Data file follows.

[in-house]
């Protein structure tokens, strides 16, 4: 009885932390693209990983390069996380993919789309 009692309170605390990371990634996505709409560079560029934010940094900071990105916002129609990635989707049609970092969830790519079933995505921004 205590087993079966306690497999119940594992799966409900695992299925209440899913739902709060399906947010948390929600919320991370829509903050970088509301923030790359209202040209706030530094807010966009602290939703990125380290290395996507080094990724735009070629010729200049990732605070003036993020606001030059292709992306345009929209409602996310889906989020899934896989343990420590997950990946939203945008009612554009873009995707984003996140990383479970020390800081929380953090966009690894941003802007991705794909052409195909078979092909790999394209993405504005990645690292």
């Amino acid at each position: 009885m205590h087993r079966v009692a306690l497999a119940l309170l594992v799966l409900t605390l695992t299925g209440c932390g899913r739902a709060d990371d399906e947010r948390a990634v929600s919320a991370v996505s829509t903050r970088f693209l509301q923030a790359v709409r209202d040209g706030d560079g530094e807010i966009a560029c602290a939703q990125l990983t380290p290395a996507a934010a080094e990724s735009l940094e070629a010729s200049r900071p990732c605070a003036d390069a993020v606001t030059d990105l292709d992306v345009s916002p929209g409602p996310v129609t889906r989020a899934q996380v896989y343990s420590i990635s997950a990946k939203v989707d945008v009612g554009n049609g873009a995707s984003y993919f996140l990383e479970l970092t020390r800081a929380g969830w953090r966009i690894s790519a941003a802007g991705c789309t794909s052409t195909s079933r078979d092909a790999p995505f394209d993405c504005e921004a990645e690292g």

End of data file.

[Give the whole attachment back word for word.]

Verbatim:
[in-house]
């Protein structure tokens, strides 16, 4: 009885932390693209990983390069996380993919789309 009692309170605390990371990634996505709409560079560029934010940094900071990105916002129609990635989707049609970092969830790519079933995505921004 205590087993079966306690497999119940594992799966409900695992299925209440899913739902709060399906947010948390929600919320991370829509903050970088509301923030790359209202040209706030530094807010966009602290939703990125380290290395996507080094990724735009070629010729200049990732605070003036993020606001030059292709992306345009929209409602996310889906989020899934896989343990420590997950990946939203945008009612554009873009995707984003996140990383479970020390800081929380953090966009690894941003802007991705794909052409195909078979092909790999394209993405504005990645690292």
């Amino acid at each position: 009885m205590h087993r079966v009692a306690l497999a119940l309170l594992v799966l409900t605390l695992t299925g209440c932390g899913r739902a709060d990371d399906e947010r948390a990634v929600s919320a991370v996505s829509t903050r970088f693209l509301q923030a790359v709409r209202d040209g706030d560079g530094e807010i966009a560029c602290a939703q990125l990983t380290p290395a996507a934010a080094e990724s735009l940094e070629a010729s200049r900071p990732c605070a003036d390069a993020v606001t030059d990105l292709d992306v345009s916002p929209g409602p996310v129609t889906r989020a899934q996380v896989y343990s420590i990635s997950a990946k939203v989707d945008v009612g554009n049609g873009a995707s984003y993919f996140l990383e479970l970092t020390r800081a929380g969830w953090r966009i690894s790519a941003a802007g991705c789309t794909s052409t195909s079933r078979d092909a790999p995505f394209d993405c504005e921004a990645e690292g």